Initially, though, Williams had his doubts about the sudden switch.
“I’m 6-5 and even though I’m not slow, I’m not really the fastest guy out there,” Williams said. “I had played quarterback all my life, so it was a big change.”
“Paul was a little ahead of him, but Marshall was too good to leave on the bench waiting,” Vanderdorf added. “We had to utilize his talent.”
At times, Williams got a chance to feed his quarterback fix, taking second-string snaps in practice and seeing some game action during garbage time. But even though being on the receiving end wasn’t quite like making the throw, Williams made a relatively seamless transition. In two seasons, he recorded 38 catches for 432 yards and five touchdowns.
Through it all, Wasurick challenged Williams to prepare as if he was the starting quarterback. They both knew it was just a matter of time before Williams’ apprenticeship at receiver gave way to his dream job as QB 1. And with one season to make up for two lost years, Williams made sure he was ready.
“I always told him, ‘Just be the best,’” his brother Michael said. “Even when he was receiver and wasn’t the star player, one of the things I knew he could do was be the best. And he’s a competitor, so he’s always going to give his all.”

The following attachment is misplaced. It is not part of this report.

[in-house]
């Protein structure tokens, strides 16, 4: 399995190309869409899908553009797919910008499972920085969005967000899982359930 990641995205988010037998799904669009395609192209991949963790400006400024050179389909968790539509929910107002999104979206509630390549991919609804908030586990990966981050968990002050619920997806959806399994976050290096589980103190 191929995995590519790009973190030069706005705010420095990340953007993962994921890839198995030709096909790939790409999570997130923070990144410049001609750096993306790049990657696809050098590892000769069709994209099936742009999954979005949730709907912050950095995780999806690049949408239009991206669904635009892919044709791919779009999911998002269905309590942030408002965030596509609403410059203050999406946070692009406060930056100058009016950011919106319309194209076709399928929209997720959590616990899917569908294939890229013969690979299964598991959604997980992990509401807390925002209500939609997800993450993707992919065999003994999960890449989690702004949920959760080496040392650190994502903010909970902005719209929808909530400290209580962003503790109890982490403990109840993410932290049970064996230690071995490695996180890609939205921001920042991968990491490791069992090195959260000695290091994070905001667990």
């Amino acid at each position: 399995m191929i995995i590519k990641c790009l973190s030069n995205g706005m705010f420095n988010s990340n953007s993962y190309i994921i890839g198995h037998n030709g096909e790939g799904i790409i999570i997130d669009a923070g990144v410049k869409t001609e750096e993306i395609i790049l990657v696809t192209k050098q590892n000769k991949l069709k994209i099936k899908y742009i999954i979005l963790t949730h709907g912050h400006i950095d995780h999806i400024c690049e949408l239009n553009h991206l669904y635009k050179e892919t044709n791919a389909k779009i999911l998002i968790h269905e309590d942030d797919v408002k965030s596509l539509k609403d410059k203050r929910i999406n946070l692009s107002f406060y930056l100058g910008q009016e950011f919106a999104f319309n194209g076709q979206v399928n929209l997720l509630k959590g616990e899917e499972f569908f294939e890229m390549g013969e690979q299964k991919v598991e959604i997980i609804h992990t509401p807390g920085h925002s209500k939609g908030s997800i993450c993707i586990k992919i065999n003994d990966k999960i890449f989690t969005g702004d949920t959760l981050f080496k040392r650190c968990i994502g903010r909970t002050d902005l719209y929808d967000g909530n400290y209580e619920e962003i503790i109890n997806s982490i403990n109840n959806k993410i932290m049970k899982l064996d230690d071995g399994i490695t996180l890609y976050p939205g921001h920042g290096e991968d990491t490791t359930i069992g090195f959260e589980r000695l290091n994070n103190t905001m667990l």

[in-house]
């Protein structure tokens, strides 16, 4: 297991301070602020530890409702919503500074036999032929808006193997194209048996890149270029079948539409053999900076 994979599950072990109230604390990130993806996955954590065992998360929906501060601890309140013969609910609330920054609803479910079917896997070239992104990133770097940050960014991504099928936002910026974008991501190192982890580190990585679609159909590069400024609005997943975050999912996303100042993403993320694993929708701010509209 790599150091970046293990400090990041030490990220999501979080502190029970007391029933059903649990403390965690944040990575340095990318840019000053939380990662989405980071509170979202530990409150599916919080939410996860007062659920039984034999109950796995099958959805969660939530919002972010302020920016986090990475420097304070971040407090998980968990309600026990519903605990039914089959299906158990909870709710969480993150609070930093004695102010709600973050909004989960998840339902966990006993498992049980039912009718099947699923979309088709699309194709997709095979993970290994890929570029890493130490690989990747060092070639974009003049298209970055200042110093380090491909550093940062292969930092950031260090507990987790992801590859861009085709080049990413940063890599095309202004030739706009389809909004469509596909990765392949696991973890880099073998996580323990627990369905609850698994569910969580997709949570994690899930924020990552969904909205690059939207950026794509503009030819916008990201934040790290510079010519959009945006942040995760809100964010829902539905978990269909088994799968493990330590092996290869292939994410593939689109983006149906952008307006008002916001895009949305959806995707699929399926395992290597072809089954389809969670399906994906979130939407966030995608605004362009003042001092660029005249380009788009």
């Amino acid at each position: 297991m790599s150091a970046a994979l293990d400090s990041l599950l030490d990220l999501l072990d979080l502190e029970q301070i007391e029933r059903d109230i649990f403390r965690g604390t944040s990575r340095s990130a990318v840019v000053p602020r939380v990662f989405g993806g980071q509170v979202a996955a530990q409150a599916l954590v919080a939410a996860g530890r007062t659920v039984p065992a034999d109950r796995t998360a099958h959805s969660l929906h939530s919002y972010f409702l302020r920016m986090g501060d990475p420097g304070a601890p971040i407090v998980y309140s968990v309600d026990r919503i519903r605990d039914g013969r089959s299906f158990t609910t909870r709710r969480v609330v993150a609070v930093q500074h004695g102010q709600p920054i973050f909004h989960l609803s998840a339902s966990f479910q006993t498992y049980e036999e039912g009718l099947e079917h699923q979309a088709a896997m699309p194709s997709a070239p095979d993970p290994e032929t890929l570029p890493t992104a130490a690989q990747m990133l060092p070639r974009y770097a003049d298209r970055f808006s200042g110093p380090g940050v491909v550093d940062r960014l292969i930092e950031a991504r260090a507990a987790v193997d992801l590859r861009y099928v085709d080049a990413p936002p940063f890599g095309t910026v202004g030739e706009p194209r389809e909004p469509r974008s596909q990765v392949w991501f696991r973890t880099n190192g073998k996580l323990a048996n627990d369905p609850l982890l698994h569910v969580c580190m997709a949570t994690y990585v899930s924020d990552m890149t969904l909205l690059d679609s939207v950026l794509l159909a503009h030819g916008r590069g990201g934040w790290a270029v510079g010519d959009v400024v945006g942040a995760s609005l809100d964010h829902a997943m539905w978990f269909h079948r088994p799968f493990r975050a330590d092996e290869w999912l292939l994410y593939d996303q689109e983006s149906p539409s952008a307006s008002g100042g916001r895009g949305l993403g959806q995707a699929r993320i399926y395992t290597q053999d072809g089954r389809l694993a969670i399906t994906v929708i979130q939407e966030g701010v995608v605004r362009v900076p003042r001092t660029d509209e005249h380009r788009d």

“MY TIME IS NOW”
The season was two weeks away and like most Texans in August, Bo Wasurick was just trying to find relief from the scorching sun.
So with his family in tow, Wasurick drove up to the Flower Mound campus for a game of indoor kickball. As he pulled up, he saw a figure in the distance, surrounded by footballs and seemingly immune to the sweltering conditions.
“I get up there and there’s Marshall out on the turf, sweating his butt off with the passing nets up, working on different throws,” Wasurick recalls. “He does the little things because he wants it so bad. He wants to play football and he wants to be successful.”
There were more reasons for Williams to sweat than just the heat. After a subpar showing in spring practice, even more questions swirled about the post-Millard Jaguars.
How could Williams even come close to Millard’s numbers? What was he going to do with a No. 1 receiver who stood 5-foot-6? Did he even remember how to throw?
Williams wasn’t worried, though. In fact, he was motivated. In a world where people are more and more becoming prisoners of the moment, Williams and his coaches seemed to be the only ones who remembered the talent at their disposal.